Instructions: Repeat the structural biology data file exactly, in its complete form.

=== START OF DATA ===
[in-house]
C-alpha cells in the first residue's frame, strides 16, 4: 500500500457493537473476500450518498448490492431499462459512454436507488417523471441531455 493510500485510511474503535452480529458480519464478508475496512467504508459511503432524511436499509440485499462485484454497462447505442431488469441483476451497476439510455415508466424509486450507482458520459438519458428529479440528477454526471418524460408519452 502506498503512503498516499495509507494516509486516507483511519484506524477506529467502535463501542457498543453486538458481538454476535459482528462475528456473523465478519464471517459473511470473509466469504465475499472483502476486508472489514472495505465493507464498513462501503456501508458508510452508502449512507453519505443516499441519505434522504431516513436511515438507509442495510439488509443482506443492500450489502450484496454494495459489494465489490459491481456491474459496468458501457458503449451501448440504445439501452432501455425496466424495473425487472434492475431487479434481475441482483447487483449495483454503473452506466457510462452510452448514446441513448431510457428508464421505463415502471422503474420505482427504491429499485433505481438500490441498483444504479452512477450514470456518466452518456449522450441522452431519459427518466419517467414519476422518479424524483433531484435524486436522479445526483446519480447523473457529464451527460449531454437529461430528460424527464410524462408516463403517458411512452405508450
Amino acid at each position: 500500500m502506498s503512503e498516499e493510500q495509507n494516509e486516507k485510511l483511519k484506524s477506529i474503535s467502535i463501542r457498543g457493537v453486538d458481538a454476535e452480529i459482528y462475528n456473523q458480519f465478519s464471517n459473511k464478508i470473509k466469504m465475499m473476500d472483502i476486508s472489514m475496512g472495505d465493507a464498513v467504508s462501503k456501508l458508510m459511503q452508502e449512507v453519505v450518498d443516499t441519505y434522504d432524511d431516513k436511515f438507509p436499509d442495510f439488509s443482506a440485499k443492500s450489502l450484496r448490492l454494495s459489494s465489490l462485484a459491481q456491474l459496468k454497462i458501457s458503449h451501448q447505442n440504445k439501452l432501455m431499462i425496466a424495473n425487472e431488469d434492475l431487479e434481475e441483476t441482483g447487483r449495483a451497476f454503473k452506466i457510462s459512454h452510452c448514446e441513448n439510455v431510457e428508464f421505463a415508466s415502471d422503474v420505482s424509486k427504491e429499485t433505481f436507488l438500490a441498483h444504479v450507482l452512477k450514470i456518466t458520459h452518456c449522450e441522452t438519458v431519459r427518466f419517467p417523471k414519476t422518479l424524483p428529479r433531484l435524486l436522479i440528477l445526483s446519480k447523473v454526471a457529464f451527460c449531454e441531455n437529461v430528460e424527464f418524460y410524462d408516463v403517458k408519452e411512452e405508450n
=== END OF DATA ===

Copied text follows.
[in-house]
C-alpha cells in the first residue's frame, strides 16, 4: 500500500457493537473476500450518498448490492431499462459512454436507488417523471441531455 493510500485510511474503535452480529458480519464478508475496512467504508459511503432524511436499509440485499462485484454497462447505442431488469441483476451497476439510455415508466424509486450507482458520459438519458428529479440528477454526471418524460408519452 502506498503512503498516499495509507494516509486516507483511519484506524477506529467502535463501542457498543453486538458481538454476535459482528462475528456473523465478519464471517459473511470473509466469504465475499472483502476486508472489514472495505465493507464498513462501503456501508458508510452508502449512507453519505443516499441519505434522504431516513436511515438507509442495510439488509443482506443492500450489502450484496454494495459489494465489490459491481456491474459496468458501457458503449451501448440504445439501452432501455425496466424495473425487472434492475431487479434481475441482483447487483449495483454503473452506466457510462452510452448514446441513448431510457428508464421505463415502471422503474420505482427504491429499485433505481438500490441498483444504479452512477450514470456518466452518456449522450441522452431519459427518466419517467414519476422518479424524483433531484435524486436522479445526483446519480447523473457529464451527460449531454437529461430528460424527464410524462408516463403517458411512452405508450
Amino acid at each position: 500500500m502506498s503512503e498516499e493510500q495509507n494516509e486516507k485510511l483511519k484506524s477506529i474503535s467502535i463501542r457498543g457493537v453486538d458481538a454476535e452480529i459482528y462475528n456473523q458480519f465478519s464471517n459473511k464478508i470473509k466469504m465475499m473476500d472483502i476486508s472489514m475496512g472495505d465493507a464498513v467504508s462501503k456501508l458508510m459511503q452508502e449512507v453519505v450518498d443516499t441519505y434522504d432524511d431516513k436511515f438507509p436499509d442495510f439488509s443482506a440485499k443492500s450489502l450484496r448490492l454494495s459489494s465489490l462485484a459491481q456491474l459496468k454497462i458501457s458503449h451501448q447505442n440504445k439501452l432501455m431499462i425496466a424495473n425487472e431488469d434492475l431487479e434481475e441483476t441482483g447487483r449495483a451497476f454503473k452506466i457510462s459512454h452510452c448514446e441513448n439510455v431510457e428508464f421505463a415508466s415502471d422503474v420505482s424509486k427504491e429499485t433505481f436507488l438500490a441498483h444504479v450507482l452512477k450514470i456518466t458520459h452518456c449522450e441522452t438519458v431519459r427518466f419517467p417523471k414519476t422518479l424524483p428529479r433531484l435524486l436522479i440528477l445526483s446519480k447523473v454526471a457529464f451527460c449531454e441531455n437529461v430528460e424527464f418524460y410524462d408516463v403517458k408519452e411512452e405508450n